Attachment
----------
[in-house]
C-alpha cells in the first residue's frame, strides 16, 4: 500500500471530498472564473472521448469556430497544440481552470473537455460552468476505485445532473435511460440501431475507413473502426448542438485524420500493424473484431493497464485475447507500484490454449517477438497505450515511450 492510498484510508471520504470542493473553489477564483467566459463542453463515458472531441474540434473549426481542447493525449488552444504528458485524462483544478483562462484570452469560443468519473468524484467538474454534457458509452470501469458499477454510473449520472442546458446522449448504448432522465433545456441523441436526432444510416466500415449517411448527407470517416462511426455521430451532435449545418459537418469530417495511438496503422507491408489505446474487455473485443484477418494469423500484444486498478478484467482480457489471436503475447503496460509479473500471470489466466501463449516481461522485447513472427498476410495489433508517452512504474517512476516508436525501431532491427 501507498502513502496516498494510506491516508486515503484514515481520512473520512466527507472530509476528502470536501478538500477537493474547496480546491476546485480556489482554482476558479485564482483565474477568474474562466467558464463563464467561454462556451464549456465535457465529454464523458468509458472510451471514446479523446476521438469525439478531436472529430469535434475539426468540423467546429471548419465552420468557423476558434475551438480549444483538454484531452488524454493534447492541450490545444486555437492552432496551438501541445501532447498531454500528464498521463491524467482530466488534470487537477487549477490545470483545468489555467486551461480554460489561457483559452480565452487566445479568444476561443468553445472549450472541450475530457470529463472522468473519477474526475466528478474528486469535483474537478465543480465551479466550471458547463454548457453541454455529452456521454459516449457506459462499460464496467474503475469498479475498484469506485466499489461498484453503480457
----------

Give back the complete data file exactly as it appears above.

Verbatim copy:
[in-house]
C-alpha cells in the first residue's frame, strides 16, 4: 500500500471530498472564473472521448469556430497544440481552470473537455460552468476505485445532473435511460440501431475507413473502426448542438485524420500493424473484431493497464485475447507500484490454449517477438497505450515511450 492510498484510508471520504470542493473553489477564483467566459463542453463515458472531441474540434473549426481542447493525449488552444504528458485524462483544478483562462484570452469560443468519473468524484467538474454534457458509452470501469458499477454510473449520472442546458446522449448504448432522465433545456441523441436526432444510416466500415449517411448527407470517416462511426455521430451532435449545418459537418469530417495511438496503422507491408489505446474487455473485443484477418494469423500484444486498478478484467482480457489471436503475447503496460509479473500471470489466466501463449516481461522485447513472427498476410495489433508517452512504474517512476516508436525501431532491427 501507498502513502496516498494510506491516508486515503484514515481520512473520512466527507472530509476528502470536501478538500477537493474547496480546491476546485480556489482554482476558479485564482483565474477568474474562466467558464463563464467561454462556451464549456465535457465529454464523458468509458472510451471514446479523446476521438469525439478531436472529430469535434475539426468540423467546429471548419465552420468557423476558434475551438480549444483538454484531452488524454493534447492541450490545444486555437492552432496551438501541445501532447498531454500528464498521463491524467482530466488534470487537477487549477490545470483545468489555467486551461480554460489561457483559452480565452487566445479568444476561443468553445472549450472541450475530457470529463472522468473519477474526475466528478474528486469535483474537478465543480465551479466550471458547463454548457453541454455529452456521454459516449457506459462499460464496467474503475469498479475498484469506485466499489461498484453503480457